Scott Butera made his name in the gaming industry early on by working as a turnaround expert. His ability to refinance and reposition companies was on full display during his time with the Trump organization, the Tropicana Las Vegas, and Foxwoods. Then he pivoted to become commissioner of the Arena Football League for a few years.
Now with MGM, Butera is in charge of the company’s interactive efforts including sports betting, social casinos and iGaming. He met with GGB Publisher Roger Gros at his offices at Bellagio in December.
GGB: You’ve had such a varied career. What made you take on this challenge at MGM?
Butera: This is a really important job to me. I enjoyed being an operator, and I love the gaming business. But I also had a real passion for sports. My time with the Arena Football League allowed me to understand the business of sports. I began to realize that people are changing the way they consume sports. No longer do they just watch games or matches. They want to interact—to be part of the action. You could almost see the writing on the wall for sports betting.
So this was a great opportunity for me. I had a background in gaming and sports. I’ve always had tremendous respect for MGM. I’ve known Jim Murren for years. It’s a big company and we do things in scale. So rather than just look at sports betting, we want to have a really broad interactive platform and use sports betting as a portal to many other things.
What is MGM’s approach to sports betting?
Even before I got here, MGM had realized that the sports fan is a really meaningful customer for everything we do in the resort business. People who watch sports and engage in sports betting also go to hotels, they eat at our restaurants and bars, they play our table games and slots. It’s a robust customer base, so let’s create a platform that has sports betting, both retail and online, social “play for fun” gaming in states where online gaming isn’t legal and iGaming, and then tie that into our casinos and resorts. It’s about a five-year proposition.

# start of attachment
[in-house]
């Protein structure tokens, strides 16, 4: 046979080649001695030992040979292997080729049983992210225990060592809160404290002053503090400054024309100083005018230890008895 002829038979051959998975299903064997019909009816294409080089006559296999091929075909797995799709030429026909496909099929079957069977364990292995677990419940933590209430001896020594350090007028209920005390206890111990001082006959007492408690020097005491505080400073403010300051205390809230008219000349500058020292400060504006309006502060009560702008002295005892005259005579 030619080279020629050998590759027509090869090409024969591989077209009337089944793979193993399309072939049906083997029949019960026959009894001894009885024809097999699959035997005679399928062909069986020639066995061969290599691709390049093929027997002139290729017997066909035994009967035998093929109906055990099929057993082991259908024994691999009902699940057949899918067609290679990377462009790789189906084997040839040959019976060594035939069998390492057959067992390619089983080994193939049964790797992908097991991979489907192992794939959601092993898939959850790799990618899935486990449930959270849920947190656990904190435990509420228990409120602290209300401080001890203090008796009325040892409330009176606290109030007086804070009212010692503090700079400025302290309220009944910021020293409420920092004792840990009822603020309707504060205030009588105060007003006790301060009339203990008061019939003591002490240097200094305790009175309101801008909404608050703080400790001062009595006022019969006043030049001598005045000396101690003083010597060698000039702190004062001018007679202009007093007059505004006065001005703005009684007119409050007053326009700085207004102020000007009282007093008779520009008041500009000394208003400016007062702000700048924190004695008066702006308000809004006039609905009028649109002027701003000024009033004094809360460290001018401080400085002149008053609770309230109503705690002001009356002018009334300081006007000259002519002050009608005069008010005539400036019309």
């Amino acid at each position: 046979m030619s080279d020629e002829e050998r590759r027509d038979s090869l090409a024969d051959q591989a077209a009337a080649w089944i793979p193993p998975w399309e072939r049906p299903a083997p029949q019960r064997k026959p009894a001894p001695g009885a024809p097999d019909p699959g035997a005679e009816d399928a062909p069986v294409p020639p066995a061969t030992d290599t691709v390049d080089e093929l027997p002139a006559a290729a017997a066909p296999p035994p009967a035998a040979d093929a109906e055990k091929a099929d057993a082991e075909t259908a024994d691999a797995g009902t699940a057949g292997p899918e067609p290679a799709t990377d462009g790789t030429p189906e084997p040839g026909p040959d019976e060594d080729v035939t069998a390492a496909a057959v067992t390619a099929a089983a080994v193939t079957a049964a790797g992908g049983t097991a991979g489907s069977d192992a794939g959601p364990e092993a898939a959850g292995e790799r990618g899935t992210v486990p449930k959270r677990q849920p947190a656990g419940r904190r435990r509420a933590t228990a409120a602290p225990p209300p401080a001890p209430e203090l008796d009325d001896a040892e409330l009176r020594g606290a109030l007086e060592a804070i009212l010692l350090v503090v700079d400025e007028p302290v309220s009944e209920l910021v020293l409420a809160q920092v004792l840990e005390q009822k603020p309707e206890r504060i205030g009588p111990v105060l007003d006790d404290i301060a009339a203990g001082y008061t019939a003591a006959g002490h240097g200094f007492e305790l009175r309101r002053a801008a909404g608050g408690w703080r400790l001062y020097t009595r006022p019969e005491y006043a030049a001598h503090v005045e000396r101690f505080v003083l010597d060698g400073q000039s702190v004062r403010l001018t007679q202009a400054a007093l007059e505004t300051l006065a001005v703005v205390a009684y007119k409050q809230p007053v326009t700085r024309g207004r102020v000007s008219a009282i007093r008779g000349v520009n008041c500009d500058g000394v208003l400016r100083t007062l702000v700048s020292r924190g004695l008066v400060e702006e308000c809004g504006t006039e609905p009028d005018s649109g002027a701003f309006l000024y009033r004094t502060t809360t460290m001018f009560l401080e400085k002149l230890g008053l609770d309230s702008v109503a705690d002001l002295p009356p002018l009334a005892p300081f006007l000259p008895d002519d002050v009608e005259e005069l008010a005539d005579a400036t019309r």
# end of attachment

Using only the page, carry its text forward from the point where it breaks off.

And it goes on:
For us, it’s about building the brand, building the platform. We’re not in a rush. We’re not paying huge bonuses or doing extensive advertising. Our approach is that there are no billboards for Ferraris.
Tell us about Roar, MGM’s partnership with GVC.
One of the things we didn’t have when I got here was a sports betting platform. We spent a lot of time deciding how to approach this. Rather than develop one ourselves (very risky) or buy a company that already had one (an expensive proposition), we decided to partner with GVC Holdings, which was the largest sports betting company at the time, based out of London. They have their own proprietary technology.
They have thousands of developers and 600 traders, so now we have that proprietary technology that few other companies have. It’s an important joint venture for us.
IGT helped develop a sports betting app in Nevada for MGM. Are you still working with them?
Not in sports betting, but we have a great relationship with IGT across the board. They’re one of our biggest partners. They did a great job in the sports world, but we couldn’t pass up this opportunity with GVC.
What has been MGM’s experience with online gaming in New Jersey?
We’ve been very successful in New Jersey, but it’s very competitive. They’ve done everything right, from a good regulatory process to a reasonable tax rate. But because they were the first and the best, everyone flocked there, and the competition is fierce. Now that we have our New Jersey app out, we’ve become more competitive.
We’ve always done well with iGaming in New Jersey, which is a great complement to sports betting. They go extremely well together. When they’re not betting on sports they’re playing casino games, either tables or slot games. It’s a great fit.